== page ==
GREENFIELDBOYCE: When they're interacting with Ollie, are they aware that Ollie is a robot?

Ms. CHILA: They are. They have said that they're aware that she's a robot, but they love her just the same.

GREENFIELDBOYCE: Well, not everybody. Chila says one person was very agitated. But in general, this retirement community is enthusiastic.

What would be the advantage of this over just, say, a cat?

Ms. CHILA: Well, when I go home, I plug Ollie into the charger and turn him off and I leave for the weekend. Whereas a cat, you have to feed, you have to have a litter box, you have to take to the vet. Ollie just goes to sleep and we don't have worry about her until Monday.

GREENFIELDBOYCE: There's no need to worry because the robot is not alive. And some people say that's actually the problem.

Dr. BILL THOMAS (Aging studies, Erickson School at University of Maryland): One of the things that we've learned is that it is the unexpected and spontaneous behavior of the living creature that adds so much of the value to people's experience.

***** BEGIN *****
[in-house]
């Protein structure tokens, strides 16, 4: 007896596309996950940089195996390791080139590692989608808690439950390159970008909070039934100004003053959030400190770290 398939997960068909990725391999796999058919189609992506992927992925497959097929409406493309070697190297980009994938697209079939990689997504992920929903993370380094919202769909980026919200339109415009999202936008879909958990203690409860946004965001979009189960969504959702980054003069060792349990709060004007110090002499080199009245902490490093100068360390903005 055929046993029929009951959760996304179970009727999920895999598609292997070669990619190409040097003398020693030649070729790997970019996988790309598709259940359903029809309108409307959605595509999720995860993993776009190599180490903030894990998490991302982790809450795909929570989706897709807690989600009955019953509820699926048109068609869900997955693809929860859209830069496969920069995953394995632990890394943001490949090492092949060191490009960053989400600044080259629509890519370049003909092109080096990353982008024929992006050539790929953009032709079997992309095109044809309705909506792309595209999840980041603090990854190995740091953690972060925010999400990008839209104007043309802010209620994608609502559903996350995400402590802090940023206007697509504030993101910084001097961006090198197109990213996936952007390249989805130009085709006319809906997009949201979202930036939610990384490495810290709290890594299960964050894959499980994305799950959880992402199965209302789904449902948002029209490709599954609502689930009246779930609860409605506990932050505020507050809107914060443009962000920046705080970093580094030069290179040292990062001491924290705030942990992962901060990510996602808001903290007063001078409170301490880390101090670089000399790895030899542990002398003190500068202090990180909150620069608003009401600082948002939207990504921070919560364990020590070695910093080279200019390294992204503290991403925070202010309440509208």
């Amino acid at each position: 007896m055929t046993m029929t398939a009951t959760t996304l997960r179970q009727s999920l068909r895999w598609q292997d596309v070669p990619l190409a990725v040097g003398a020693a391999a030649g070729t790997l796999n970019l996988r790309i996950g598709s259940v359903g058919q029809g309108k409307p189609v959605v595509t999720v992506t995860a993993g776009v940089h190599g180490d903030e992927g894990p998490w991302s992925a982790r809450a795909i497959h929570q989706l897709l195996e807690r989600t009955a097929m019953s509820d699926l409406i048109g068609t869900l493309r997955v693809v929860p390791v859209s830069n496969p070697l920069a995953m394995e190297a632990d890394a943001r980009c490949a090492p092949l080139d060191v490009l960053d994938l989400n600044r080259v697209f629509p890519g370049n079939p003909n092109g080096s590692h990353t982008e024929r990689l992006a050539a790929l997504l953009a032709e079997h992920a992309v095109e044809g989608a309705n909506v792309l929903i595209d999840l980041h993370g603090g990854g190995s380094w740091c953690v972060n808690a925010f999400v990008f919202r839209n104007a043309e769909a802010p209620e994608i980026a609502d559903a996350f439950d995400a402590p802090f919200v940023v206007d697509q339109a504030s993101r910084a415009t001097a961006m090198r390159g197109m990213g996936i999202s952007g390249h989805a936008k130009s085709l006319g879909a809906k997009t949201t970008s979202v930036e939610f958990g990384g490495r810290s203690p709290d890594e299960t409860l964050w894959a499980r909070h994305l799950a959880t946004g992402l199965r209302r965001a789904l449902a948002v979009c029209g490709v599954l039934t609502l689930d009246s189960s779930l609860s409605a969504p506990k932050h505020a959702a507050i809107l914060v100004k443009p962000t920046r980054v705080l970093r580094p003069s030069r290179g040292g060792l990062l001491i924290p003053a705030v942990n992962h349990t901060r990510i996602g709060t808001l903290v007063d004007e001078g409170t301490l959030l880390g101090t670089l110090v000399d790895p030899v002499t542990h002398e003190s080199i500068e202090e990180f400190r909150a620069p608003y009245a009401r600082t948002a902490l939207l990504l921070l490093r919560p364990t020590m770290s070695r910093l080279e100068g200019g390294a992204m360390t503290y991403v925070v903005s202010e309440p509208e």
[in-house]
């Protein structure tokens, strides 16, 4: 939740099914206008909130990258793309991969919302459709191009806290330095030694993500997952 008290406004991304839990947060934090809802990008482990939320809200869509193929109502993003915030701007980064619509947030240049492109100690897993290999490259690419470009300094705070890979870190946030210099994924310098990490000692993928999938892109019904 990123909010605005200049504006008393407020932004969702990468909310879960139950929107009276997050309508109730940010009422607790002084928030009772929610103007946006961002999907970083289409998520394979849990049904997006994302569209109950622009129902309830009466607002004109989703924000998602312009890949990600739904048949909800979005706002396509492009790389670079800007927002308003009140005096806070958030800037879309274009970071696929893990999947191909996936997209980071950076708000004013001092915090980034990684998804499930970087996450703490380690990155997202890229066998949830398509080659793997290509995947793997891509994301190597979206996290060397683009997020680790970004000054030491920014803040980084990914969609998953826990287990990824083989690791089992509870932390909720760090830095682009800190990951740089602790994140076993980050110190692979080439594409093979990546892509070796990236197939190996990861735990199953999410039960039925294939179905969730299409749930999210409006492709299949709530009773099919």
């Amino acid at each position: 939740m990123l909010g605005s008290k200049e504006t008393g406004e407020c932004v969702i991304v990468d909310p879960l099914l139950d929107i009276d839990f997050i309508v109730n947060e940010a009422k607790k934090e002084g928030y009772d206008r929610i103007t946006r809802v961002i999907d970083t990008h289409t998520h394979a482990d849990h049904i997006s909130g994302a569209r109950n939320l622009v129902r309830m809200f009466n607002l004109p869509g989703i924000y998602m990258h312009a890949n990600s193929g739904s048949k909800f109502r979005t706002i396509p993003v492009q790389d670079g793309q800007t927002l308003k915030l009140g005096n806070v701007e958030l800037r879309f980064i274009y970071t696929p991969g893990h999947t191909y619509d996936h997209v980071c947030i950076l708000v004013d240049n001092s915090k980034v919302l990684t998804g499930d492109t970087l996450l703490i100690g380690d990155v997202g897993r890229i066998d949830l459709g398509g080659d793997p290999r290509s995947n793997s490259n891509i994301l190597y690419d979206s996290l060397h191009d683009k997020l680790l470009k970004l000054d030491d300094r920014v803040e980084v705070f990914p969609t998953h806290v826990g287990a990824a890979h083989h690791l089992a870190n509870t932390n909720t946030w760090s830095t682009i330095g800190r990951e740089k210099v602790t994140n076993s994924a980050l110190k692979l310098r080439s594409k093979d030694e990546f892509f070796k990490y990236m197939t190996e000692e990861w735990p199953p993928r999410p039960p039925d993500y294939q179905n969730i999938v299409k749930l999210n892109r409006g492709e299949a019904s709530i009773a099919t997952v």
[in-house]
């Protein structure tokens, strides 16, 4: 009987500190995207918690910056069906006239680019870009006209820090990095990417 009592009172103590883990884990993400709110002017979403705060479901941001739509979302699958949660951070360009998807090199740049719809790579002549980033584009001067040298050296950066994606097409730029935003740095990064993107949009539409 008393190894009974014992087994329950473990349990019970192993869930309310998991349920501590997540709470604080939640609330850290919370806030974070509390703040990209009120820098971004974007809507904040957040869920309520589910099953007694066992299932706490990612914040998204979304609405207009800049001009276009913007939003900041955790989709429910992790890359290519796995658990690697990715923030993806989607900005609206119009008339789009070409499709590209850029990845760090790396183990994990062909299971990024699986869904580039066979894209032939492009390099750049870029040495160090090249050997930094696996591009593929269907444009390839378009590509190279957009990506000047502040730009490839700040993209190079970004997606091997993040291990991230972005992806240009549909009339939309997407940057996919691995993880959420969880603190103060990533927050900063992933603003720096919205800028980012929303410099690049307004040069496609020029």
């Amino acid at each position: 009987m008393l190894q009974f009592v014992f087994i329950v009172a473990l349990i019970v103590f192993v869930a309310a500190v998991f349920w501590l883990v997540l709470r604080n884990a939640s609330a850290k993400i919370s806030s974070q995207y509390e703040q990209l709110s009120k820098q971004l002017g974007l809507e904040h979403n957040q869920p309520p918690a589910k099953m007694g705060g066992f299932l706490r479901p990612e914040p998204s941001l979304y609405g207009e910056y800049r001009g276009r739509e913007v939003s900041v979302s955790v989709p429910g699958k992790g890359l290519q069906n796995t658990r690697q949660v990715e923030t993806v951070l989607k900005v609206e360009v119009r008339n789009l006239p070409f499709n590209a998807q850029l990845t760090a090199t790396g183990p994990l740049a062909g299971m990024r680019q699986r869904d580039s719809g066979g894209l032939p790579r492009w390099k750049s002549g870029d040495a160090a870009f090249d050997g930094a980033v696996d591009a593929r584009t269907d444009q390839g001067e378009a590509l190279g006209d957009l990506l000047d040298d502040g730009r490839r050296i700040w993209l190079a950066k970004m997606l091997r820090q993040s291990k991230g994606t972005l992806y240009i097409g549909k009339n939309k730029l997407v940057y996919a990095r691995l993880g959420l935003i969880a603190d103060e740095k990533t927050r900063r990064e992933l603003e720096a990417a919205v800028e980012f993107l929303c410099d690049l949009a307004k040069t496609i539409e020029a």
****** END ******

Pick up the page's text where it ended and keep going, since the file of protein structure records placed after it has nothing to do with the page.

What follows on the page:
GREENFIELDBOYCE: Bill Thomas is a physician and professor of aging studies at the Erickson School at the University of Maryland, Baltimore County. He says nursing homes can accommodate pets if they want to. In fact, he pioneered a reform movement in eldercare called the Eden Alternative. It involves filling older people's home with lots of animals, plants and children.

Dr. THOMAS: I can say with confidence that people in that reform movement really are not looking for a robot to solve our problems.

GREENFIELDBOYCE: Even though if people are lonely and bored, he says almost any kind of novelty can get their attention.

Dr. THOMAS: I have no doubt that I could thrill a group of older people with a fur-covered robot. I know I can. But it doesn't solve anything. It doesn't solve the problem that is really causing their distress and their lack of enjoyment of life.

GREENFIELDBOYCE: He says, sure, caring for other living creatures takes work. It can sometimes be a hassle, but it also gives people a real emotional connection.

Nell Greenfieldboyce, NPR News.

SHAPIRO: You can see a video of the baby seal robot on our Web site: npr.org.